Subtopic Categories: R: Patient - Self-esteem/Body Image

JPH Guide

Patient Questionnaire

R: Patient - Self-esteem/Body Image


Relational - Finding Rhythm

Relational: Patient - Understanding the Relational Aspect of the Journey

Coping With Body Changes and Self-Esteem During Cancer Treatment

Receiving a cancer diagnosis brings about a whirlwind of emotions and challenges, often including significant changes to one’s body. Cancer treatments such as chemotherapy, radiation, and surgery can lead to alterations in appearance, causing distress and impacting self-esteem. Coping with these changes is a crucial aspect of the cancer journey, fostering resilience and enhancing overall well-being. In this article, we will explore strategies to help patients navigate the challenges to their self-esteem and body image during cancer treatment.

Understanding Body Changes: Firstly, it’s essential for patients to understand that the physical changes they experience are a result of the treatment’s impact on their bodies, rather than a reflection of their worth or identity. Chemotherapy can cause hair loss, weight fluctuations, and changes in skin appearance, while surgery may lead to scarring or alterations in body shape. Radiation therapy might also cause skin irritation or discoloration. Knowing that these changes are temporary and a part of the healing process can help in managing emotional distress.  When asked a patient how they dealt with these changes they stated, “I was perscribed steroids that made me drastically gain weight in the beginning stages of my treatment which made me super self conscious around my wife.  Then, shortly after, I started chemo which made me lose all of my muscle mass which made me look frail.  It was really hard to deal with at first, but It knew it was a small price to pay considering the treatment was saving my life.”

Seeking Support: One of the most valuable resources for cancer patients dealing with body changes is support from loved ones, support groups, and mental health professionals. Openly discussing feelings and concerns with trusted individuals can provide a sense of validation and comfort. Support groups specifically tailored for cancer patients can offer a platform to share experiences and coping strategies, reducing feelings of isolation and enhancing self-esteem.

Practicing Self-Compassion: Cancer treatment is physically and emotionally demanding, making self-compassion a crucial coping skill. Patients should practice being kind and understanding toward themselves, acknowledging the challenges they are facing and treating themselves with patience and empathy. Engaging in self-care activities such as meditation, gentle exercise, or hobbies can promote a sense of well-being and self-worth.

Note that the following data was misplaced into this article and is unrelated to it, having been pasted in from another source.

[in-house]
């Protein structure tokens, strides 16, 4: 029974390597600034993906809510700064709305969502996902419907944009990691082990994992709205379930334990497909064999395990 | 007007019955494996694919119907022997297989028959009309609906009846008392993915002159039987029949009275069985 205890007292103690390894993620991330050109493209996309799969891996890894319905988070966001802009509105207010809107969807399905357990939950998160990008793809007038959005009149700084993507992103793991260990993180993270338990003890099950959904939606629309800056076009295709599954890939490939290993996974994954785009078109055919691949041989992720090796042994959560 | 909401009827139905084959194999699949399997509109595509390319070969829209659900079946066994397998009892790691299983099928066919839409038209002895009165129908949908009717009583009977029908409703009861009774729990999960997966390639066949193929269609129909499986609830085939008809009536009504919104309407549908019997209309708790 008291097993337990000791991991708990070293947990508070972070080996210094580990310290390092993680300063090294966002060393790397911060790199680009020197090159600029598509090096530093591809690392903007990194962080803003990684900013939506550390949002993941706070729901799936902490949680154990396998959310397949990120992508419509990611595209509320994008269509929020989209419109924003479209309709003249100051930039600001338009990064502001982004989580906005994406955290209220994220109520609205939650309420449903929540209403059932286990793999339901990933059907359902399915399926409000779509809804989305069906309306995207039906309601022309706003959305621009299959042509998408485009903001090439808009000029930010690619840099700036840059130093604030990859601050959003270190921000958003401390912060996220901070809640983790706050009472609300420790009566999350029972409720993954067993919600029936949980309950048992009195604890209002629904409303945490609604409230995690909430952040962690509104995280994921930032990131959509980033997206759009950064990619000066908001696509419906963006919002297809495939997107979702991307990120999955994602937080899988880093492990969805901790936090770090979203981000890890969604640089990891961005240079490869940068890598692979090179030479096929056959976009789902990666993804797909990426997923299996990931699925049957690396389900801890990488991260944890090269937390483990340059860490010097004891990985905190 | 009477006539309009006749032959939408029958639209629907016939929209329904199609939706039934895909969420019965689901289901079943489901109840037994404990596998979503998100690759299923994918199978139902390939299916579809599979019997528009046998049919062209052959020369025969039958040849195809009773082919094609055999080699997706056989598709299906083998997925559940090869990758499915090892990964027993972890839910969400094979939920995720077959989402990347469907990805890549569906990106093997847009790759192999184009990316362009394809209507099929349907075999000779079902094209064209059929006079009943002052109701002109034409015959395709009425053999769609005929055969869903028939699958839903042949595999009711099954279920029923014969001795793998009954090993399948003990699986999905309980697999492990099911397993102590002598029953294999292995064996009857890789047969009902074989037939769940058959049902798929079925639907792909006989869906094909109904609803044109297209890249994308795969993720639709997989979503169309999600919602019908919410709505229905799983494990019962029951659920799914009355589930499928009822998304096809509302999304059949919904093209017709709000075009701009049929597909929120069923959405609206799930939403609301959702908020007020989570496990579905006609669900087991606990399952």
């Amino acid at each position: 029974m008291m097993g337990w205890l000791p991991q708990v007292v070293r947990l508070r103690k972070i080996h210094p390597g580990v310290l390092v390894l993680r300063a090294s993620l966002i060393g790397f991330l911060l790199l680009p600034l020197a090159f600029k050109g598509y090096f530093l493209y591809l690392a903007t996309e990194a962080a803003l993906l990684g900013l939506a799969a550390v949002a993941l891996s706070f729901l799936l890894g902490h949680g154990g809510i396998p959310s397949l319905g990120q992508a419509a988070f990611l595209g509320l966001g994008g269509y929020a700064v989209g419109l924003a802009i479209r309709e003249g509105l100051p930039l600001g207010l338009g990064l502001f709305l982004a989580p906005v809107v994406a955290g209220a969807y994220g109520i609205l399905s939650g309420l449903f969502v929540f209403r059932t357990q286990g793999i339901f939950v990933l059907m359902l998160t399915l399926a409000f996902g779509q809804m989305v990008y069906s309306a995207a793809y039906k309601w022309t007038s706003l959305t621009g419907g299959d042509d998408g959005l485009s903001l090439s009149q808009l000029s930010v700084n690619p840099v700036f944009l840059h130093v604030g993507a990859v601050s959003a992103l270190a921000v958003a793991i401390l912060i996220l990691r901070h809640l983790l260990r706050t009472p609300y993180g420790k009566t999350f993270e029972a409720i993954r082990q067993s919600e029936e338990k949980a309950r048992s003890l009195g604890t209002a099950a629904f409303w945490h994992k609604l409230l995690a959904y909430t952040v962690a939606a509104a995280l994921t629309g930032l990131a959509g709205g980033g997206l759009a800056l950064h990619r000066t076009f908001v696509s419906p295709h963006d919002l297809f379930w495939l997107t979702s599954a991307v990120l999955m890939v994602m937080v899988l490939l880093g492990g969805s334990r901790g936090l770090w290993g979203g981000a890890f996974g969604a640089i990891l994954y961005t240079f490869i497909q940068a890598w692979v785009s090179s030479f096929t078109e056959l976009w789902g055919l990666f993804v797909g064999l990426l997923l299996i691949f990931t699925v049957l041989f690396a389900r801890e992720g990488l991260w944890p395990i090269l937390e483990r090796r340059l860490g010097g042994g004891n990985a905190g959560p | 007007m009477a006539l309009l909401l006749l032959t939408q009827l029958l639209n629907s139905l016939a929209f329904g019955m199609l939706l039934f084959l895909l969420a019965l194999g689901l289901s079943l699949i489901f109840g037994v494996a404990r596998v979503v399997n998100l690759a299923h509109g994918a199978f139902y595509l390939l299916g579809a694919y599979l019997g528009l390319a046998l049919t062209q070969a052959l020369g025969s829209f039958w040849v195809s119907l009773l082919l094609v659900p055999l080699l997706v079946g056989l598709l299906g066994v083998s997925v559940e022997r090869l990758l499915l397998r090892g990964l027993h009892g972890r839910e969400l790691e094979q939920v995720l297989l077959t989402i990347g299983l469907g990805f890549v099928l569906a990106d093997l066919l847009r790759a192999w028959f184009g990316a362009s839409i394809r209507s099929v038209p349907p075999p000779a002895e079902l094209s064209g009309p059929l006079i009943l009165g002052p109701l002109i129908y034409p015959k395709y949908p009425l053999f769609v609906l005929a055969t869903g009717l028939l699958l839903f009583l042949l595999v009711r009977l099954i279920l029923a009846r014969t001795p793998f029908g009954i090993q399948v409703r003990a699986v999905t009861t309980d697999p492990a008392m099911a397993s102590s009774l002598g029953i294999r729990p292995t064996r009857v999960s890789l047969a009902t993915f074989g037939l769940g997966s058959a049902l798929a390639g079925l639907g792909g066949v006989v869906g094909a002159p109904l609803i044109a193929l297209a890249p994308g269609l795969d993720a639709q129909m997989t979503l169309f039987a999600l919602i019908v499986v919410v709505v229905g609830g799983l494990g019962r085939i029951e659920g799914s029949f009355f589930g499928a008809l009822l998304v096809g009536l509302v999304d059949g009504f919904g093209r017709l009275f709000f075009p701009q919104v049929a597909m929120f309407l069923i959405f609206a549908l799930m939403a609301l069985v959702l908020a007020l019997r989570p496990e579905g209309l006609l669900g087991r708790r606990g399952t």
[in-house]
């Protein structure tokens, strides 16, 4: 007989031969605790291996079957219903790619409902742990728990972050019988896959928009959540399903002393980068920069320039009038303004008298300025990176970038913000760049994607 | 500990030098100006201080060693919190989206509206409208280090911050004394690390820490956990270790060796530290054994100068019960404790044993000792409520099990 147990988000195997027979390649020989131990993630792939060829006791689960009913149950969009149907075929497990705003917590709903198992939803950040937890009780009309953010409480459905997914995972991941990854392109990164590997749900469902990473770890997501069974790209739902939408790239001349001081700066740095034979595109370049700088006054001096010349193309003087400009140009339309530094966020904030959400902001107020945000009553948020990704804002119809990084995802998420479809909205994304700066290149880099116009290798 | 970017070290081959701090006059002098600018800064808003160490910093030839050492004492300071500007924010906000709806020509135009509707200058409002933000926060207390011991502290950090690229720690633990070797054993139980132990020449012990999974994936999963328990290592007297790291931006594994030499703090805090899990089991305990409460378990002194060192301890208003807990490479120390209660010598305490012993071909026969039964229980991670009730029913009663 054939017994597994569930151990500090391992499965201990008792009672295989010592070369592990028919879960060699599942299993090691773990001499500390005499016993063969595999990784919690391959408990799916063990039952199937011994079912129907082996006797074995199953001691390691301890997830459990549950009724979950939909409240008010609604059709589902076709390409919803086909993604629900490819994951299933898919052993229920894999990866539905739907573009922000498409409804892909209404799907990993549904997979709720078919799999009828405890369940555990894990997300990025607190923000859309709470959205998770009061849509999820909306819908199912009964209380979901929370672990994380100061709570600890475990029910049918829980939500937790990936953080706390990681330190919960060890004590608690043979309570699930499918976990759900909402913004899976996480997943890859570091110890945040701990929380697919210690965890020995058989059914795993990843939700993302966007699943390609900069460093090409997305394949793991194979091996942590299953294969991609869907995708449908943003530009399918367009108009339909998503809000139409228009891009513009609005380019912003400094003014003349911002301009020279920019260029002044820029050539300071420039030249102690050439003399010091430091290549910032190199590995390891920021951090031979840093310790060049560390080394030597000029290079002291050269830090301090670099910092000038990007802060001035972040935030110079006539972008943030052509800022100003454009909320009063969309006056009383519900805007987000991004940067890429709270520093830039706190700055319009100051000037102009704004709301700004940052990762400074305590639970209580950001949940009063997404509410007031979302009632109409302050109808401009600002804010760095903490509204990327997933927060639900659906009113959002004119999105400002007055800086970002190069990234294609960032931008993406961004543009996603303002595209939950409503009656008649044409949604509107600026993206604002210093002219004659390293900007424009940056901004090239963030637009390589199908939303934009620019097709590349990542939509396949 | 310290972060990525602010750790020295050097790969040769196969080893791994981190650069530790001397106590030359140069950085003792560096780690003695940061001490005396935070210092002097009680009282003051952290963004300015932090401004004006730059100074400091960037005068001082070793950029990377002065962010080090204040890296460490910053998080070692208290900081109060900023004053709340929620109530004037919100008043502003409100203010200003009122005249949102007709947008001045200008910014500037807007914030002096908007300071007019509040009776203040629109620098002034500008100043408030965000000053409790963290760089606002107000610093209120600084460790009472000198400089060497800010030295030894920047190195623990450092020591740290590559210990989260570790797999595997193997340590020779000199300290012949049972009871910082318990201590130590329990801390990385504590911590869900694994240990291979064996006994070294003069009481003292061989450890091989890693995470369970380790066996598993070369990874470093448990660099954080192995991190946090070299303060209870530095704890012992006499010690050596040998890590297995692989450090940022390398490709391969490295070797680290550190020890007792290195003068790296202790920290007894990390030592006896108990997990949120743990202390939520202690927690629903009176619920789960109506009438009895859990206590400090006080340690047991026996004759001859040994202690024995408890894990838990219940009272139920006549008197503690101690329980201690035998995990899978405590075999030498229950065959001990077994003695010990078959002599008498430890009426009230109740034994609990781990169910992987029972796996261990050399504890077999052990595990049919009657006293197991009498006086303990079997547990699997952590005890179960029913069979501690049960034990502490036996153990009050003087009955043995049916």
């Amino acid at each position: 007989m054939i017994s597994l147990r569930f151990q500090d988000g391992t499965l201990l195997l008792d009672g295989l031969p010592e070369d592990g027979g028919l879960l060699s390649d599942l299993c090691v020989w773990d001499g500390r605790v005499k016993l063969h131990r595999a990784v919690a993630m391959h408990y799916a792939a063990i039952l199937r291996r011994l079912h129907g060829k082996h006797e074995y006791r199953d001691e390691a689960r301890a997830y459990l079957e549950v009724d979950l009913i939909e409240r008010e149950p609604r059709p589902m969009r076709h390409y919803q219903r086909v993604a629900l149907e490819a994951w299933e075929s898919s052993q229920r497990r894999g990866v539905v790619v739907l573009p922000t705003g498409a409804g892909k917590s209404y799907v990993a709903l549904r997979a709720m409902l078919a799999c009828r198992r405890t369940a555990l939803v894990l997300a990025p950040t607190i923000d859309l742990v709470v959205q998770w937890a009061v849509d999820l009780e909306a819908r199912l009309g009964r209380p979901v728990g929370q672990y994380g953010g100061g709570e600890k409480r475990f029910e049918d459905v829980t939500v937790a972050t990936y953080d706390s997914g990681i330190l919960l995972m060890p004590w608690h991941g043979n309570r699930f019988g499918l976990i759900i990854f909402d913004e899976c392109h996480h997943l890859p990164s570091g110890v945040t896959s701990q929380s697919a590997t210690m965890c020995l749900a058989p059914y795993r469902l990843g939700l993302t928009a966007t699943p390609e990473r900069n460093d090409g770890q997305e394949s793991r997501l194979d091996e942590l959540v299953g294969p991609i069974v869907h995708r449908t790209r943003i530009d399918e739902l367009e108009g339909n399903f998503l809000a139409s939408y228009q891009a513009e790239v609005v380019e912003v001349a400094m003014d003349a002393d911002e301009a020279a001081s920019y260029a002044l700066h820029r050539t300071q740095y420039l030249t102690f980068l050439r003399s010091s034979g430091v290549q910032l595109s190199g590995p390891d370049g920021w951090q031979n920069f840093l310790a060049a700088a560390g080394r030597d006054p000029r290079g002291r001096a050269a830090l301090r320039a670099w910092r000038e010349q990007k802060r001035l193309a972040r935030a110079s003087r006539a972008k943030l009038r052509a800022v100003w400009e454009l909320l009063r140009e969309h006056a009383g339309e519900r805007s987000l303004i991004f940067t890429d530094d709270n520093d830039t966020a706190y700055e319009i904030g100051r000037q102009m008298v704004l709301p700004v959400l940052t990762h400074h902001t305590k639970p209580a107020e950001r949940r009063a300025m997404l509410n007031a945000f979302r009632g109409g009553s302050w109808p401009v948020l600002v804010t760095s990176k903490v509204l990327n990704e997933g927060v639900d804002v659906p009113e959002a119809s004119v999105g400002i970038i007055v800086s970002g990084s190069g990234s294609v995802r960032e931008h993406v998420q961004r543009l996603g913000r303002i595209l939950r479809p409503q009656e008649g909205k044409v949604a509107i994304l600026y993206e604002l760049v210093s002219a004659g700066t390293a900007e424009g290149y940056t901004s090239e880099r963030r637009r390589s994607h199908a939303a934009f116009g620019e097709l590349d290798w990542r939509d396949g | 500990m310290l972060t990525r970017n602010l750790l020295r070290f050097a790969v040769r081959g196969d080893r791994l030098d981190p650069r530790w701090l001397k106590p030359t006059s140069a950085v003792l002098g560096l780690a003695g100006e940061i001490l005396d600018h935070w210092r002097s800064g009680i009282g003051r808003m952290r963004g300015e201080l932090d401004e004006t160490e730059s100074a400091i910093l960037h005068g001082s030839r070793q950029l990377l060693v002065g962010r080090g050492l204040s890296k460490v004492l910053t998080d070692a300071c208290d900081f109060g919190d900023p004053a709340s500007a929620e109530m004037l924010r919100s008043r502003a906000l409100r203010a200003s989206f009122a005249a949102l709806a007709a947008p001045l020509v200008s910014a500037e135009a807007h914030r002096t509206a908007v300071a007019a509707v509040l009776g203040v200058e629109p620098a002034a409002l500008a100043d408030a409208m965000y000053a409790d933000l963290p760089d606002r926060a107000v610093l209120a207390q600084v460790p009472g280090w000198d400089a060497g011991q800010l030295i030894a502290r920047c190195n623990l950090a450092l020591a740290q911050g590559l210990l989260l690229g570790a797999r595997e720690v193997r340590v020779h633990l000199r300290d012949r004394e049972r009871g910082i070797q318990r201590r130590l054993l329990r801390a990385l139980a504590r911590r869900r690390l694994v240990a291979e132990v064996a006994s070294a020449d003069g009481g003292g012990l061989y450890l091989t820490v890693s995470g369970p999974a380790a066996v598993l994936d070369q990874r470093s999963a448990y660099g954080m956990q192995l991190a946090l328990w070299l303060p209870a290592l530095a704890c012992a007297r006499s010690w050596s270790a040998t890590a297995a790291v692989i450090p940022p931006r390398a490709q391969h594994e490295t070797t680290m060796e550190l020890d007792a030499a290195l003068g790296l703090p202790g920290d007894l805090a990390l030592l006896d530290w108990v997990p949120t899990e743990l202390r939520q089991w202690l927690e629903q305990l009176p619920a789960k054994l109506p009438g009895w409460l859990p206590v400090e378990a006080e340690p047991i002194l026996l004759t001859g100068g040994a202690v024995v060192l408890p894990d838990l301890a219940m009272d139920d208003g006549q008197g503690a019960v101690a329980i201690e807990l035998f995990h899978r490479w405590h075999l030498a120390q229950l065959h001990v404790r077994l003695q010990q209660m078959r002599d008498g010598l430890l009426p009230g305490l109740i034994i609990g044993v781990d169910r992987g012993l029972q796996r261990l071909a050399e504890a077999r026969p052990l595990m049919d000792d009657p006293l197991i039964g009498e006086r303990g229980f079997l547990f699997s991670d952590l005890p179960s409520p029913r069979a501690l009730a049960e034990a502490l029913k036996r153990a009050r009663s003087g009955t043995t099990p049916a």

Exploring Appearance-Related Solutions: For some patients, exploring appearance-related solutions can help alleviate distress associated with body changes. This may include wearing wigs, scarves, or hats to conceal hair loss, using makeup to address changes in skin tone or texture, or seeking out specialized clothing or undergarments to enhance comfort and confidence. Many cancer support organizations offer resources and workshops focusing on managing appearance changes during treatment.

Focusing on What You Can Control: While some aspects of cancer treatment and its effects on the body are beyond one’s control, patients can focus on areas where they have agency. This might involve maintaining healthy lifestyle habits such as nutritious eating, staying hydrated, and gentle exercise, which can contribute to overall well-being and self-esteem. Setting small, achievable goals and celebrating accomplishments, no matter how minor, can empower patients and boost self-confidence.  DJ Stewart GBM survivor stated while wearing the Optune Device, “If I make a joke about what I am wearing first, then you can’t.  I use humor to help with my self-esteem.”

Coping with body changes during cancer treatment is a deeply personal and multifaceted journey, often accompanied by emotional ups and downs. By seeking support, practicing self-compassion, exploring appearance-related solutions, and focusing on what can be controlled, patients can nurture their self-esteem and navigate through this challenging period with resilience and grace. Remember, you are more than your physical appearance—you are a survivor, a fighter, and a beacon of hope.

Read More